And that book, Winging It, is described in this synopsis:

A hilarious and poignant cautionary tale about two very different types of creatures, thrown together by fate, who learn to make the best of a challenging situation — feather by feather.

Like many new bird owners, Jenny and Scott Gardiner hoped for a smart, talkative, friendly companion. Instead, as they took on the unexpected task of raising a curmudgeonly wild African gray parrot and a newborn, they learned an important lesson: parrothood is way harder than parenthood.

A gift from Scott’s brother who was living in Zaire, Graycie arrived scrawny, pissed-off, and missing a lot of her feathers — definitely not the Polly-wants-a-cracker type the Gardiners anticipated. Every day became a constant game of chicken with a bird that would do anything to ruffle their feathers. The old adage about not biting the hand that feeds you — literally — never applied to Graycie.

But Jenny and Scott learned to adapt as the family grew to three children, a menagerie of dogs and cats, and, of course, Graycie. In this laugh-out-loud funny and touching memoir, Jenny vividly shares the many hazards of parrot ownership, from the endless avian latrine duty and the joyful day the bird learned to mimic the sound of the smoke detector, to the multiple ways a beak can pierce human flesh. Graycie is a court jester, a karaoke partner, an unusual audio record of their family history, and, at times, a nemesis. But most of all, she has taught the family volumes about tolerance, going with the flow, and realizing that you can no sooner make your child fit into a mold than you can turn a wild parrot into a docile house pet. Winging It is an utterly engrossing reminder of the importance of patience, loyalty, and humor when it comes to dealing with even the most unpleasant members of the family.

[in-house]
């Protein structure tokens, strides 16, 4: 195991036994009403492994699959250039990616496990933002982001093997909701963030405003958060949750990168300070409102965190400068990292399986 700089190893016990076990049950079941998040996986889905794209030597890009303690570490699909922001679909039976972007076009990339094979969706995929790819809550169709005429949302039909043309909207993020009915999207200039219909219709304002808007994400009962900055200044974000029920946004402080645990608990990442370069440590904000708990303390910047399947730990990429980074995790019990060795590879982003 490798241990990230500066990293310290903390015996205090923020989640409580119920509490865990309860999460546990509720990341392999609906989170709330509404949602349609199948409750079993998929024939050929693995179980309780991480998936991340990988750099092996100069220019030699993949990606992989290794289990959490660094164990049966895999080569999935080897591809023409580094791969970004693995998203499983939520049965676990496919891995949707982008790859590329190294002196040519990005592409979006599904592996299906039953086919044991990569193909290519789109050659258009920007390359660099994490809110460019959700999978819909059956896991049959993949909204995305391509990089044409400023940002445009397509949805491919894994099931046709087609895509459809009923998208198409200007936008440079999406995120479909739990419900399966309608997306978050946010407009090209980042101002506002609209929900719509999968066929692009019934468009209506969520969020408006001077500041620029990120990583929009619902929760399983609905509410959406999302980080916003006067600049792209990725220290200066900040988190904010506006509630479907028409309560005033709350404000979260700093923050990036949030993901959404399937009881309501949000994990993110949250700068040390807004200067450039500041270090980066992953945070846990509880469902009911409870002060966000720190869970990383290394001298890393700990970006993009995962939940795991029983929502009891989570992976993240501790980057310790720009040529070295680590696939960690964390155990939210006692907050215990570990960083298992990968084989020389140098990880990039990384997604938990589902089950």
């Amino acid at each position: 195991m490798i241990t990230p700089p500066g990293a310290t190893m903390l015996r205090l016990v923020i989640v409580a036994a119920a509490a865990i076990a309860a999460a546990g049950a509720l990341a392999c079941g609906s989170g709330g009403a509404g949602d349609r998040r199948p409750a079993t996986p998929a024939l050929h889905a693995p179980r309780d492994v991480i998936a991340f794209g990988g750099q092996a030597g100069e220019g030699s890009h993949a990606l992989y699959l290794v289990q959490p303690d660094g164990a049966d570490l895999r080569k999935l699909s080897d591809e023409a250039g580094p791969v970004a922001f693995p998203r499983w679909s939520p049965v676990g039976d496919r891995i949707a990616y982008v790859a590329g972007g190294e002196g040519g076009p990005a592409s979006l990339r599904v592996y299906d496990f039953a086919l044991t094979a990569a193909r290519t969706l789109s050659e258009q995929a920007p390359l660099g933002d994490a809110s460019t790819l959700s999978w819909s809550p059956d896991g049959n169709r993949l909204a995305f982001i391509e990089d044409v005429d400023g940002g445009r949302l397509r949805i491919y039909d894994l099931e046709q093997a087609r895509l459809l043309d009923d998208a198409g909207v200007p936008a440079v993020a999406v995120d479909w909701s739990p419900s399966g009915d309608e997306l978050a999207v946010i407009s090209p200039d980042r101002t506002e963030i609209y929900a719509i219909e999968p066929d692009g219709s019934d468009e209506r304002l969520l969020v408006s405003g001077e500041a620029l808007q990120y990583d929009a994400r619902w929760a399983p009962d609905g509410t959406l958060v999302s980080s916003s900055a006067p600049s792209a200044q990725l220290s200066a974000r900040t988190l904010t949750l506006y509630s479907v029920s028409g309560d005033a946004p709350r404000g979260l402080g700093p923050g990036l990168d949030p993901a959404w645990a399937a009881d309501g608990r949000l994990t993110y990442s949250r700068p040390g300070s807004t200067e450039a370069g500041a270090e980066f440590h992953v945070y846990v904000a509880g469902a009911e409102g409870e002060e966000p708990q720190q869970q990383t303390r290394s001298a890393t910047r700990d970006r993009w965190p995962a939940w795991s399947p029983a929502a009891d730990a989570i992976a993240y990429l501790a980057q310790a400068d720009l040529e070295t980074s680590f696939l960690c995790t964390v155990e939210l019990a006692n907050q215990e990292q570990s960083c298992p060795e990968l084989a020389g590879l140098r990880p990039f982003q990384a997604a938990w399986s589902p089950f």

Now read an excerpt, Chapter 1.

Then watch and listen to the author discuss her memoir:

And how about some words from Graycie herself. WARNING: For those with dogs, cats, or small children around, it would be wise to turn down your volume before watching the video, Cats Away, Graycie Will Sneeze.

Sounds a bit like a jungle in the Gardiner household, doesn’t it? And there may be moments while reading the book when you shake your head, thinking “How in the world do they stand this?” However no pet (or human) is perfect even if domesticated and Graycie is not, BUT she is part of a family.

Winging It introduces the reader to that family as Jenny’s writing opens the door to her home. It’s warm, loving, and chaotic thanks to children, dogs, a cat, and Graycie. Still, within a few chapters, it turns into a natural way of life — one filled with respect, understanding, patience and good humor.